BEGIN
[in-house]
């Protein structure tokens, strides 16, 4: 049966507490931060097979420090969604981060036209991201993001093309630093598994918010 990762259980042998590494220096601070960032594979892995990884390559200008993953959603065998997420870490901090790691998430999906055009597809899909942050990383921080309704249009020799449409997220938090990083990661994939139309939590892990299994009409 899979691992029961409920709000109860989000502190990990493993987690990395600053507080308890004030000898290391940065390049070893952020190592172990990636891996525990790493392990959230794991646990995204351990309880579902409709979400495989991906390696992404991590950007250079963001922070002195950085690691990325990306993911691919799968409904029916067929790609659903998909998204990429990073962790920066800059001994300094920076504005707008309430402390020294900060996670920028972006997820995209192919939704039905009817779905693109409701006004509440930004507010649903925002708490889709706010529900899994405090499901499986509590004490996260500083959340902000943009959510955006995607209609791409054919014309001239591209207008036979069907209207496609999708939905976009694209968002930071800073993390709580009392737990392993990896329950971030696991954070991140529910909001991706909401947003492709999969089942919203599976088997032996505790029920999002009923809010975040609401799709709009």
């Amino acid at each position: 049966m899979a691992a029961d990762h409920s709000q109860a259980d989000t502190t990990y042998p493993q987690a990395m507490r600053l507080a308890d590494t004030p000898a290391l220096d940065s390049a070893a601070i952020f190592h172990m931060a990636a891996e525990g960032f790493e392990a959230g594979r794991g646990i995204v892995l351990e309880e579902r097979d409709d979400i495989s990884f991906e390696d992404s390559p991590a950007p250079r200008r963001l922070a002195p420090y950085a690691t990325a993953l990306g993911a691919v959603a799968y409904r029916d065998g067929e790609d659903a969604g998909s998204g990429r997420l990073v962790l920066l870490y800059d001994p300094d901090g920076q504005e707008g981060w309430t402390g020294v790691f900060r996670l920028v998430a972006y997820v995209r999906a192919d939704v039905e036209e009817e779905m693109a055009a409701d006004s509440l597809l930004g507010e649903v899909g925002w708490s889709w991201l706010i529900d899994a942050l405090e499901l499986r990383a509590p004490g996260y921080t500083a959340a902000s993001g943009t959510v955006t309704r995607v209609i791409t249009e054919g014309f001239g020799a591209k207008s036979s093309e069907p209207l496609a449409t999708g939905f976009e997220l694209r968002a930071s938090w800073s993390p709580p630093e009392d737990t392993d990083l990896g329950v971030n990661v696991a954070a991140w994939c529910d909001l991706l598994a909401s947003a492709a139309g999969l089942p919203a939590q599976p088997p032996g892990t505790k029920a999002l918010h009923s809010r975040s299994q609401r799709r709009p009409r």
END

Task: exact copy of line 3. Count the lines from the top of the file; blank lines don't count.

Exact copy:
């Amino acid at each position: 049966m899979a691992a029961d990762h409920s709000q109860a259980d989000t502190t990990y042998p493993q987690a990395m507490r600053l507080a308890d590494t004030p000898a290391l220096d940065s390049a070893a601070i952020f190592h172990m931060a990636a891996e525990g960032f790493e392990a959230g594979r794991g646990i995204v892995l351990e309880e579902r097979d409709d979400i495989s990884f991906e390696d992404s390559p991590a950007p250079r200008r963001l922070a002195p420090y950085a690691t990325a993953l990306g993911a691919v959603a799968y409904r029916d065998g067929e790609d659903a969604g998909s998204g990429r997420l990073v962790l920066l870490y800059d001994p300094d901090g920076q504005e707008g981060w309430t402390g020294v790691f900060r996670l920028v998430a972006y997820v995209r999906a192919d939704v039905e036209e009817e779905m693109a055009a409701d006004s509440l597809l930004g507010e649903v899909g925002w708490s889709w991201l706010i529900d899994a942050l405090e499901l499986r990383a509590p004490g996260y921080t500083a959340a902000s993001g943009t959510v955006t309704r995607v209609i791409t249009e054919g014309f001239g020799a591209k207008s036979s093309e069907p209207l496609a449409t999708g939905f976009e997220l694209r968002a930071s938090w800073s993390p709580p630093e009392d737990t392993d990083l990896g329950v971030n990661v696991a954070a991140w994939c529910d909001l991706l598994a909401s947003a492709a139309g999969l089942p919203a939590q599976p088997p032996g892990t505790k029920a999002l918010h009923s809010r975040s299994q609401r799709r709009p009409r």